My twins were too old for a stroller, and too young for any sane mom to take shopping. But there I was, walking in circles in a fabric store, trying to figure out how I was going to make Halloween costumes. Liam wanted to be a firefighter, and so I thought it would be cute if the girls were dalmatians.
I didn’t know how I was going to make all those black spots. With two costumes, I didn’t want to be sewing on hundreds of dots. Even gluing seemed overwhelming. I needed to figure it out quickly, though, before the girls ran off in two different directions . . . .
Then I saw the perfect fabric.
Duh! They make cotton fabric that’s already printed to look like dalmatian fur!
I’m not too good at sewing anything with complicated patterns, but I can make a pillowcase dress. Add some ears and a fire fighter’s helmet, and we were in business!
The year the girls were 1, I dressed them as ladybugs. My sewing skills were even more rudimentary that year, but the fabric saved the day. Oh, and the headbands. Never mind that my sewing machine is 50 years old.
I browsed fabric.com recently, and came up with four more prints that would also make an easy pillowcase dress costume.
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print – add a cowbell and cowgirl hat for sweet western charm.
These next three are all wild animals, meaning they’d be great sibling costumes. An older child could dress like they’re on safari. (Yes, I know, tigers and zebras actually live on different continents – imagine it’s a really big safari.)
print – She could wear this dress after Halloween! Hot glue fabric ears to a headband for added adorableness.
print – I still remember the tiger costume I had when I was about four. I insisted on wearing it as pajamas the rest of the year. You can embellish your costume by drawing whiskers and hot gluing tiger ears to a headband.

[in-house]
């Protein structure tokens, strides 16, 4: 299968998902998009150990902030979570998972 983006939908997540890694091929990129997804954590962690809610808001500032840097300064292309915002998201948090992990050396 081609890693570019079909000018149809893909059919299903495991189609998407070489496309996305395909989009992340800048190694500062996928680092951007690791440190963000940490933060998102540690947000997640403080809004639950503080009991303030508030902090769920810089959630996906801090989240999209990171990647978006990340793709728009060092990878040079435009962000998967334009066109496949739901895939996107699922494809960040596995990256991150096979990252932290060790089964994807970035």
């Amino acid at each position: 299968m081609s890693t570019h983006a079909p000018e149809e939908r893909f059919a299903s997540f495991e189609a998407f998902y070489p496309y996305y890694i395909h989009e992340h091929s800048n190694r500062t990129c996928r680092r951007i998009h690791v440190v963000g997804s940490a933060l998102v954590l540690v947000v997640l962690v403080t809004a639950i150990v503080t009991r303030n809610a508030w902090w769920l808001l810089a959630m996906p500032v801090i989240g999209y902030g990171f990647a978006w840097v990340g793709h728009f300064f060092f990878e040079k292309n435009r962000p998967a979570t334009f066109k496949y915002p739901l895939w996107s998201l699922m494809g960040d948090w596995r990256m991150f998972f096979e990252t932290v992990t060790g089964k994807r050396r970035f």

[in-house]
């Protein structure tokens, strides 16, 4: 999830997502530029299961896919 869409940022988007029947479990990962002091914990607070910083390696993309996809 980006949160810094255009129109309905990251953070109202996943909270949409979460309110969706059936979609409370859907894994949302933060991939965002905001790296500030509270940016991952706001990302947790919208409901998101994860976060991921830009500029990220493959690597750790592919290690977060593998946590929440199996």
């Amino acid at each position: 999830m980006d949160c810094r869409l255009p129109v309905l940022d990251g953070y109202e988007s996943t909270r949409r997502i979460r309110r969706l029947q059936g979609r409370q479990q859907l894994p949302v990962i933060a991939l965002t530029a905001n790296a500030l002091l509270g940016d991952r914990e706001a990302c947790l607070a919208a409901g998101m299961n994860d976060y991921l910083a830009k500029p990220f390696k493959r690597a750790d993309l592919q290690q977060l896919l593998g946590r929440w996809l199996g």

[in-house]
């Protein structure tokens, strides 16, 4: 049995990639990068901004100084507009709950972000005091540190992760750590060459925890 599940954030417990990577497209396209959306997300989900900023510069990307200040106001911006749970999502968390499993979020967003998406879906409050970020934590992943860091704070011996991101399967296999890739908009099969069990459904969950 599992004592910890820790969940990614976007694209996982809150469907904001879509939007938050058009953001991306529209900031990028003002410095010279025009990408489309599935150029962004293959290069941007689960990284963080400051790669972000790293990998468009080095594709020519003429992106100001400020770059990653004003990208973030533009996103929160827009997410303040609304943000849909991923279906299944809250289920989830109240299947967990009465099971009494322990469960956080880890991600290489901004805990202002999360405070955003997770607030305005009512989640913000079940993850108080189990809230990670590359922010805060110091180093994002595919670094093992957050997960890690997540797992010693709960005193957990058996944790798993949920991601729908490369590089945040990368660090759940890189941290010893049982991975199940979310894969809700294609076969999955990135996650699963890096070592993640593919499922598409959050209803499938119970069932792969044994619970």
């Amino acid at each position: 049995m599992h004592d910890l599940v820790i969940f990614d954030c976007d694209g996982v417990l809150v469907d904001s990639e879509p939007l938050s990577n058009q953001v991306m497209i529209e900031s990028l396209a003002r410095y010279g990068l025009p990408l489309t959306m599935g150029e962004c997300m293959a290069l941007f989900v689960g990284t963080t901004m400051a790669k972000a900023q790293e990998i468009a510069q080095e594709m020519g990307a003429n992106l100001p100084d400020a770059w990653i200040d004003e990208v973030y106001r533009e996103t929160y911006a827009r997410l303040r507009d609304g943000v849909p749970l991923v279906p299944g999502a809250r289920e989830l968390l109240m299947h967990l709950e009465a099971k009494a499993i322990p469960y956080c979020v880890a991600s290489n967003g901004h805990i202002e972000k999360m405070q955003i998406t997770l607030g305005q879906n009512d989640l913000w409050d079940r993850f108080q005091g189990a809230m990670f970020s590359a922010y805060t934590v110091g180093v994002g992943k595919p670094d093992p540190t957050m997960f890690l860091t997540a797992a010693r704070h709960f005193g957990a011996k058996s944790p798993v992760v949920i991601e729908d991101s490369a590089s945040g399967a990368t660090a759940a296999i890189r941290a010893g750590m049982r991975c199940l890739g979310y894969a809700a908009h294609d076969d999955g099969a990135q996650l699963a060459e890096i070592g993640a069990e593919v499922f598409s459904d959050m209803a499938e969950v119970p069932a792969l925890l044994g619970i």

There are a zillion and one tutorials out there on how to make a pillowcase dress. You may already have a method you like. I’m just going to give you my two cents on it here.
Since you’re just making a costume, you can cut more corners than you would for regular clothing. I did not serge or zigzag any seams. I just either folded under or used pinking shears.
You can use ribbon instead of making a tie out of the dress fabric.
A lot of patterns have you cut two pieces of fabric and sew them together up the sides. I prefer to use one large piece of fabric and just sew up the back. It’s harder to sew perfect armholes this way, but again, it’s just a costume. Go for what’s fastest!
I wish I knew where I learned this little trick. You can use a standard pillowcase dress size chart and just double the width. In my dresses that are about size 3T, the arm holes are 6 inches long before any sewing takes place.
Hem the armholes first, then make the top casing. Hem the bottom to the size you want. Then, sew the seam that goes up the back.
I think there are two keys to making a great costume while keeping your work simple:
One – memorable accessories, such as the fireman hats on our dalmatians.
Two – the perfect fabric. (Preferably bought without kids in tow!).
This post is part of the Homemade Halloween blog hop. Be sure to check out all the other great ideas linked up there.